He noted that there are about 3,500 firms registered with the New Jersey State Board of Accountancy, and the future is as uncertain for some of the smaller firms as it is for any legal practice. ”The challenge is going to be, how do those firms go forward, and not just survive but thrive?” Thomas said.
For example, according to Thomas, the makeup of audit teams has changed over time. While a team would include one or two CPAs, it might also now include a data scientist or data analyst, and might utilize artificial intelligence in some capacity.
‘It always starts somewhere’
Change isn’t unique to either the accounting or legal profession. Lawyers and accountants said it wasn’t difficult to envision a future where U.S. regulations are revised, and the landscape begins to resemble what is developing overseas.
The future could provide “more of an opportunity for the CPA profession and the legal profession to work together,” Thomas said. “The question is, what would that look like?”
Cannone said accounting firms are often more efficient, offering alternative fees and pricing models. Those firms also offer brand names that carry weight with in-house counsel: “There’s a trust level” because corporate counsel “are in the risk-management business,” he said.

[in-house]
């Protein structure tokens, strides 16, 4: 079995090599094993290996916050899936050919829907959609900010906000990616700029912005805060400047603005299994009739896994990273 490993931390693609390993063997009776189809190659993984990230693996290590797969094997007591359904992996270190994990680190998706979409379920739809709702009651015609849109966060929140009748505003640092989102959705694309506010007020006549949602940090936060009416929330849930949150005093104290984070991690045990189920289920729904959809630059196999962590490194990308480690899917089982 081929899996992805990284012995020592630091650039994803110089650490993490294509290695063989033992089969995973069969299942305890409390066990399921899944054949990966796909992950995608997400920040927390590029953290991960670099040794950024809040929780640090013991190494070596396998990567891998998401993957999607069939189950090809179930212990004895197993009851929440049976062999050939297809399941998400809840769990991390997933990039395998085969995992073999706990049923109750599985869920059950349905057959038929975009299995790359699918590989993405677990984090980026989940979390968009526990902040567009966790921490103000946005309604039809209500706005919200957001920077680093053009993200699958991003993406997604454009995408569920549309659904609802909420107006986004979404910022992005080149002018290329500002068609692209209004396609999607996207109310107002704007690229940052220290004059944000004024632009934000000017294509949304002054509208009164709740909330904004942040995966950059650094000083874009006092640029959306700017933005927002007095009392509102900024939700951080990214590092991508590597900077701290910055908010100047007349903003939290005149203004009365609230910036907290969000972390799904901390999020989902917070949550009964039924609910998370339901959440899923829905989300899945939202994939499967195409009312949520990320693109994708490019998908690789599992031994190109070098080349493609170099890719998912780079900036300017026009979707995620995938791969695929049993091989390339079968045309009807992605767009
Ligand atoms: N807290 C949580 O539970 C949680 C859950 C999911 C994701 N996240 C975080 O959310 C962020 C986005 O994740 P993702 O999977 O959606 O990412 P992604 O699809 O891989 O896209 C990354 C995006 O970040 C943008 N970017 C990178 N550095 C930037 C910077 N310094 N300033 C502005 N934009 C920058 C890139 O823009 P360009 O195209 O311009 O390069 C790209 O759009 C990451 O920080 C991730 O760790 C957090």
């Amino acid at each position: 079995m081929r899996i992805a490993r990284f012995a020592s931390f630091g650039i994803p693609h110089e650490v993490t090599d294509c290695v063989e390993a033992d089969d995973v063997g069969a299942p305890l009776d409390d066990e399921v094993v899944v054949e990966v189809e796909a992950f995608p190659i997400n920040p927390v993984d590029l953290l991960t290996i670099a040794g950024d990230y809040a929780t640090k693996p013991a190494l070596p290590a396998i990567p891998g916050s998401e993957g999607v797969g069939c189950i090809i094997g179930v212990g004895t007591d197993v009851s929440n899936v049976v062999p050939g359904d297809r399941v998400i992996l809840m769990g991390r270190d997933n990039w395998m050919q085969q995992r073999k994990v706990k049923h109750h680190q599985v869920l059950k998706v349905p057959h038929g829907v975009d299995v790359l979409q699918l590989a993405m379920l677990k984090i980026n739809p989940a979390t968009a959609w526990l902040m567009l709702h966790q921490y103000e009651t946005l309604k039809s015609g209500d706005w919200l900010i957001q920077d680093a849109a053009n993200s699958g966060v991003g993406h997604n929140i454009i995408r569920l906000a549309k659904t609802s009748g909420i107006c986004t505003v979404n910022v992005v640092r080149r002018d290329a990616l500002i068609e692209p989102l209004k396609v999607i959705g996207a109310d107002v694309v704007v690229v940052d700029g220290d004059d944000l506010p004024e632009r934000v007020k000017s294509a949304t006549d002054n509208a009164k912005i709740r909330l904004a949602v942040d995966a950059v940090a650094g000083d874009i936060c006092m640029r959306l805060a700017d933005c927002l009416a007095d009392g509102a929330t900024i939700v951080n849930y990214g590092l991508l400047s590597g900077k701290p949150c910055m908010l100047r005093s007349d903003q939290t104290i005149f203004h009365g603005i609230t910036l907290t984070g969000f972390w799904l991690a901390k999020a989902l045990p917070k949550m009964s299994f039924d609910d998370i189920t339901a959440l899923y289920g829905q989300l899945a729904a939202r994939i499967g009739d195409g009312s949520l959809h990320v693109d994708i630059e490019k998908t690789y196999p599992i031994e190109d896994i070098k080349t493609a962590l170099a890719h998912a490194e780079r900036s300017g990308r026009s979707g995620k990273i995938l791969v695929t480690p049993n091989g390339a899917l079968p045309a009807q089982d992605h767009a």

Still, substantial migration into legal services in the U.S. “won’t be an issue until the RPCs address sharing legal fees with nonlawyers,” Cannone said.
Klein agreed, but said accounting firms and organizations in the U.S. are actively evaluating the market and eyeing the future. Since Jan. 1, 2018, there has been mutual recognition of CPA credentials in the U.S. and Canada, noted Klein, a member of the American Institute of Certified Public Accountants who has been on several organization committees. Also, the AICPA has sought to develop relationships with global organizations, as has the National Association Of Certified Valuation Analysts.
“While it may be held at bay now,” Klein said of a serious foray into legal services, ”U.S. organizations are looking to partner with global organizations. Credentialing organizations are getting into this.”
“It always starts somewhere,” he said.